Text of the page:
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Medicaid Managed Care Audit
After months of mounting problems, State Auditor Adam Edelen says he will launch a full investigation into Kentucky’s statewide Medicaid Managed Care system. Edelen created a Medicaid task force in February after taking a first look at the managed care system. He also gave recommendations to managed care companies, health care providers and the state on how to make the system run better in the future.
But with clashes between private Medicaid companies and healthcare providers ongoing, Edelen wants to take a stronger look into the system.
“We will launch a full blown audit of the managed care companies based on the information that’s being gathered right now, we’re going to launch that investigation by the end of the year," he says.
The most recent problems with the system involve one operator, Coventry Cares, telling providers it wants to either re-negotiate contracts early or end them altogether. That has lead to lawsuits and it has threatened coverage in parts of the state.
“You’ve got a financial obligation and a moral obligation to making sure that the deal is indeed square for patients, providers and taxpayers,” Edelen says.
The state privatized Medicaid to save money last year. But a rushed start has led to the myriad problems the state is seeing now. Members of the General Assembly also plan to look into the Medicaid system during next year's legislative session.
But before that audit, Edelen will take a look at special taxing districts across Kentucky.
Kentucky has roughly 1,800 quasi-governmental taxing districts, the most recognizable being Louisville’s Metropolitan Sewer District, Lexington’s Airport Board and Sanitation District 1 in Northern Kentucky. All three of those districts were audited separately by Edelen's predecessor Crit Luallen. But Edelen says there are many more districts to look at.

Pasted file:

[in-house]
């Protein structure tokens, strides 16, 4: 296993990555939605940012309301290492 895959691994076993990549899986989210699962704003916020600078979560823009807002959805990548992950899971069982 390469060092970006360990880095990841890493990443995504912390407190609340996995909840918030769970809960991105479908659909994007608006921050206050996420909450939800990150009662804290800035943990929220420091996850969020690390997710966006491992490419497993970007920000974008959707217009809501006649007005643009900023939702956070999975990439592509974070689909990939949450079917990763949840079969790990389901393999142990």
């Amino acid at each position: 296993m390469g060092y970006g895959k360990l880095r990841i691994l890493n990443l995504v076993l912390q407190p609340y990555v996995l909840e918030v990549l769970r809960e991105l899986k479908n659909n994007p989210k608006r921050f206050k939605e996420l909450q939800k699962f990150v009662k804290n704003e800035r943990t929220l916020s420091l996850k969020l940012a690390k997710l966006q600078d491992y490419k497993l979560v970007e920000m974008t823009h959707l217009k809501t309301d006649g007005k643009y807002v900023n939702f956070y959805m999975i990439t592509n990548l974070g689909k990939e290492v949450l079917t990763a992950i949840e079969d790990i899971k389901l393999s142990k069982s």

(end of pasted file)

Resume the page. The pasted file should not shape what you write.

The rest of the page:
“So what we’re gonna do on behalf of the Kentucky taxpayer is answer the question, how many are there? How much money floats through the system and how many are compliant with state law?” he says.
Edelen says history shows when groups use taxpayer money without being watched, that money is often abused. He predicts the various taxing districts handle more than one billion dollars each year.
“What we have found is, these government entities that operate in the shadows tend to get in trouble. They tend to misuse state taxpayer’s dollars. So what we know is, we have got to shine the light on these entities that have the ability to tax you the public. But they’re not just operating in the shadows, they’re operating in the pitch black dark and I intend to turn the lights on,” he says.
Edelen plans to start the audit next month.